I have always, and probably always will, write training- and gear-specific articles, but the blog was never about “training” or gear, specifically. As I pointed out from the very beginning of my efforts, any infantryman with even one enlistment under his belt, could teach basic tactics and riflecraft. Any graduate of any of the myriad combative pistol courses could—theoretically—come up with a syllabus and begin teaching basic combative pistol skills. Anyone who has lived in a few sketchy neighborhoods, and survived to adulthood, could—again, theoretically—sit down, write up a course on urban survival, and begin teaching it. All it would take is the ability to look at their experiences objectively, and determine causation versus correlation in what they determined were the key skills, and then focus on solutions for the causal factors that concerned them.

My goal has been to move readers past the elementary grammar phase (to borrow a concept from the classical education Trivium) on to some of the processes necessary to not just learn and teach those methods around you, but to discover the underlying principles behind those skills, allowing the individual to modify them to fit their specific need, in a way that is “relevant to reality,” rather than fitting the hyperbolic fantasies of dystopian fiction and political pandering.

The Socratic Method

One of the key elements in achieving this, in my experience, has been the development of a method for forcing myself, students, and colleagues, to think “outside of the box, in order to provide answers to questions that we maybe should have been asking, had we even known the questions existed. One of the most useful is The Socratic Method.

The Socratic Method, or “Socratic Debate,” is a method of inquiry and discussion that serves as a method of hypothesis elimination, through the deliberate asking and answering of questions. It is a tool utilized to stimulate critical thinking, in order to provide clearer illumination, in our effort to reach “better,” if not “best” hypotheses, in the search for solutions to problems. This is achieved, within The Socratic Method, by identifying and eliminating competing hypotheses, among those available, that lead to contradictions.

In its simplest form, The Socratic Method is just a series of questions, with the simplest but most useful, often simply being, “why?” in order to formulate tests of logic and fact. It can help us determine where the line of division exists between the actual facts about a subject, versus what are simply our beliefs—our preconceived biases—about that subject.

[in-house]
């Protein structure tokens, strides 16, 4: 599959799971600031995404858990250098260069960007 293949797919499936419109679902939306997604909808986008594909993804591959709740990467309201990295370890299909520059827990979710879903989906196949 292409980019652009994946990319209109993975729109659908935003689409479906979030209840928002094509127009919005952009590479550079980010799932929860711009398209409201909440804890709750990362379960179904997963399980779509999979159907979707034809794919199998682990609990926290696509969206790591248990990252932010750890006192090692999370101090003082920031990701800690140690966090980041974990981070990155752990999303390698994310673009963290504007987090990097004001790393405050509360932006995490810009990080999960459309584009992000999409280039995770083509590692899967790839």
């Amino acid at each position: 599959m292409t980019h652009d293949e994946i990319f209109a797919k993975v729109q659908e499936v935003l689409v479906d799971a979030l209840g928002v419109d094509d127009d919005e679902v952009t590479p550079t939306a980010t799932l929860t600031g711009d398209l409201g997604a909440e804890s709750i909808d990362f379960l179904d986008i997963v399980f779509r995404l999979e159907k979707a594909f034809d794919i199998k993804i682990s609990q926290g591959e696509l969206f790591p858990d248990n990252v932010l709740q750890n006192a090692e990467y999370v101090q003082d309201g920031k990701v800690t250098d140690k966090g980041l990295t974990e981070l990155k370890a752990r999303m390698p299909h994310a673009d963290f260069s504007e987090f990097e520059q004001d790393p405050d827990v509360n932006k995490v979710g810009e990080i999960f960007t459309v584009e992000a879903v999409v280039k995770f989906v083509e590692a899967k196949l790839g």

A History Lesson

In the 5th Century BCE, there was a class of professional teachers in Athens called “Sophists.” These teachers specialized in using the tools of philosophy and rhetoric to entertain, impress, and hopefully persuade those sons of gentility that could afford their lessons, to accept their arguments. In counter to the Sophists, Aristotle credited Socrates with developing an alternative method of using definition, induction, and deduction, to learn and teach. Plato famously formalized The Socratic Method in his earlier Dialogues (for a more in-depth discussion of induction vs. deduction in logical thought, within the context of intelligence analysis for preparedness, see my book, The Reluctant Partisan, Vol 2: The Underground), by portraying Socrates engaging in this method to interrogate his fellow citizens about moral and epistemological issues before becoming more Dialectic in his methods, while Diogenes Laertus credited Protagorus with the development of the method.

The Method In Action

Regardless of the actual development of the method, the central technique of Socratic Debate is called “Elenchus,: and simply refers to cross-examination for the purpose of refutation. In Plato’s early Dialogues, this cross-examination is the method Socrates used—as one example—to determine the definition of justice. It was comprised of four steps:

  1. The interlocutor asserts a hypothesis: “We need to have a minimum of one year of food storage,” which Socrates considers false, or incorrect—the two are NOT synonymous, from a philosophical perspective—and so, he decides to refute the assertion.
  2. Socrates secures the interlocutor’s agreement to further premises that are based on the original thesis, such as, “We need food, or we’ll starve, correct?” and “We can’t hunt for our food, because all the hillbillies will be out there hunting the same deer, right?” and “The deer will be extinct in a month or two, right?” as well as the ever popular, “90% of the US population will die in the first 30 days of a grid-down event, correct?
  3. Socrates then argues, and the interlocutor is forced, logically, to agree, that these further premises—to which he has agreed—actually imply that the contrary of the original thesis is more accurate: “We do NOT need food storage for one year, because most people will be dead before all the food is gone, and then we’ll be able to gather what we need, for free.
  4. Socrates then claims that he has shown his interlocutor’s thesis to be false or incorrect, and that its negation is true.


The problem that has been brought to light, of course, is that Step Four above, is nonsense. Having demonstrated that a given thesis is flawed on some grounds, is not sufficient to a) prove that the basic thesis (“We should have a year’s supply of food stored!”) is false, or b) that the alternative theory MUST be true. Rather, the discussion has reached a state of aporia; an improved state of still not knowing the “best,” but having a better understanding of what is “not best.”